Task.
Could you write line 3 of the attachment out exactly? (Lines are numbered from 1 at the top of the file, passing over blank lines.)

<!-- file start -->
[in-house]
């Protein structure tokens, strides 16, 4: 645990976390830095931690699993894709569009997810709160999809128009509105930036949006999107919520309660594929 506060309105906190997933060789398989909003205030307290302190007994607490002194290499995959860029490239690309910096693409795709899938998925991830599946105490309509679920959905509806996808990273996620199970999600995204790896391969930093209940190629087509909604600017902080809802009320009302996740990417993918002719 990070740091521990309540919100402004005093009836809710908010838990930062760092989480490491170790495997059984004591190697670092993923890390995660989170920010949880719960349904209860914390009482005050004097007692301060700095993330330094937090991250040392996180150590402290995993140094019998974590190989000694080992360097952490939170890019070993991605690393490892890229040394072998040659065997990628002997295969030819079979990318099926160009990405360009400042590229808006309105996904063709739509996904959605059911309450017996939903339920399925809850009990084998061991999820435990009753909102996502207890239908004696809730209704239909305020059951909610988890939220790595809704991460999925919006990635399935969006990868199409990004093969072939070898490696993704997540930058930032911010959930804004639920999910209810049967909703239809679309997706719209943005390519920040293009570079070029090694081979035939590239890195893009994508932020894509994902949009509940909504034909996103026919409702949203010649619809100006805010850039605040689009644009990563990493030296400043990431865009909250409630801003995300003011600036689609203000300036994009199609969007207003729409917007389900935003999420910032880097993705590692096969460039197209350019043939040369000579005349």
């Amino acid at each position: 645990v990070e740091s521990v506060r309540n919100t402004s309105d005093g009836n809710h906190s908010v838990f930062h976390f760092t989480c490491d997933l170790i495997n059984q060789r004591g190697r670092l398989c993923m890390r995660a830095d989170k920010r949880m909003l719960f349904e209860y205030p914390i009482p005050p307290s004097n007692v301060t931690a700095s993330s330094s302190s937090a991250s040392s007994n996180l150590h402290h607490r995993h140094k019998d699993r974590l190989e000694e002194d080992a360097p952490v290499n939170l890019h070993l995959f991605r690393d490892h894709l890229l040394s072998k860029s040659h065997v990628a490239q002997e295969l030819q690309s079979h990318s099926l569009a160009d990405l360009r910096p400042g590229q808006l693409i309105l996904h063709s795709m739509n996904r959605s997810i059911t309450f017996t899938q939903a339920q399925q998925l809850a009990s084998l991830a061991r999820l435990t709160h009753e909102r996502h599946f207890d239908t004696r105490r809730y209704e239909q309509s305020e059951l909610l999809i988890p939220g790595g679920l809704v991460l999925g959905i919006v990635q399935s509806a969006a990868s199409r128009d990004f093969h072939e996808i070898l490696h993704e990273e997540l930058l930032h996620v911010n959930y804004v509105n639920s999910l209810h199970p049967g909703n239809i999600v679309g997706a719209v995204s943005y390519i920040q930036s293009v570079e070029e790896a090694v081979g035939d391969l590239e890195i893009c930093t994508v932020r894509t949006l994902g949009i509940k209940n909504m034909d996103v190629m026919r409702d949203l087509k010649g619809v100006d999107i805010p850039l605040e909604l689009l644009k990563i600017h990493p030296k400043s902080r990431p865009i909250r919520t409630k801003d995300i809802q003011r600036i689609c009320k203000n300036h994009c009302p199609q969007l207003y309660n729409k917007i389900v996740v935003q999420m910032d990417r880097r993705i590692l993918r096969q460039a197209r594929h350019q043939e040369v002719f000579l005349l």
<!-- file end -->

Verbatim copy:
């Amino acid at each position: 645990v990070e740091s521990v506060r309540n919100t402004s309105d005093g009836n809710h906190s908010v838990f930062h976390f760092t989480c490491d997933l170790i495997n059984q060789r004591g190697r670092l398989c993923m890390r995660a830095d989170k920010r949880m909003l719960f349904e209860y205030p914390i009482p005050p307290s004097n007692v301060t931690a700095s993330s330094s302190s937090a991250s040392s007994n996180l150590h402290h607490r995993h140094k019998d699993r974590l190989e000694e002194d080992a360097p952490v290499n939170l890019h070993l995959f991605r690393d490892h894709l890229l040394s072998k860029s040659h065997v990628a490239q002997e295969l030819q690309s079979h990318s099926l569009a160009d990405l360009r910096p400042g590229q808006l693409i309105l996904h063709s795709m739509n996904r959605s997810i059911t309450f017996t899938q939903a339920q399925q998925l809850a009990s084998l991830a061991r999820l435990t709160h009753e909102r996502h599946f207890d239908t004696r105490r809730y209704e239909q309509s305020e059951l909610l999809i988890p939220g790595g679920l809704v991460l999925g959905i919006v990635q399935s509806a969006a990868s199409r128009d990004f093969h072939e996808i070898l490696h993704e990273e997540l930058l930032h996620v911010n959930y804004v509105n639920s999910l209810h199970p049967g909703n239809i999600v679309g997706a719209v995204s943005y390519i920040q930036s293009v570079e070029e790896a090694v081979g035939d391969l590239e890195i893009c930093t994508v932020r894509t949006l994902g949009i509940k209940n909504m034909d996103v190629m026919r409702d949203l087509k010649g619809v100006d999107i805010p850039l605040e909604l689009l644009k990563i600017h990493p030296k400043s902080r990431p865009i909250r919520t409630k801003d995300i809802q003011r600036i689609c009320k203000n300036h994009c009302p199609q969007l207003y309660n729409k917007i389900v996740v935003q999420m910032d990417r880097r993705i590692l993918r096969q460039a197209r594929h350019q043939e040369v002719f000579l005349l």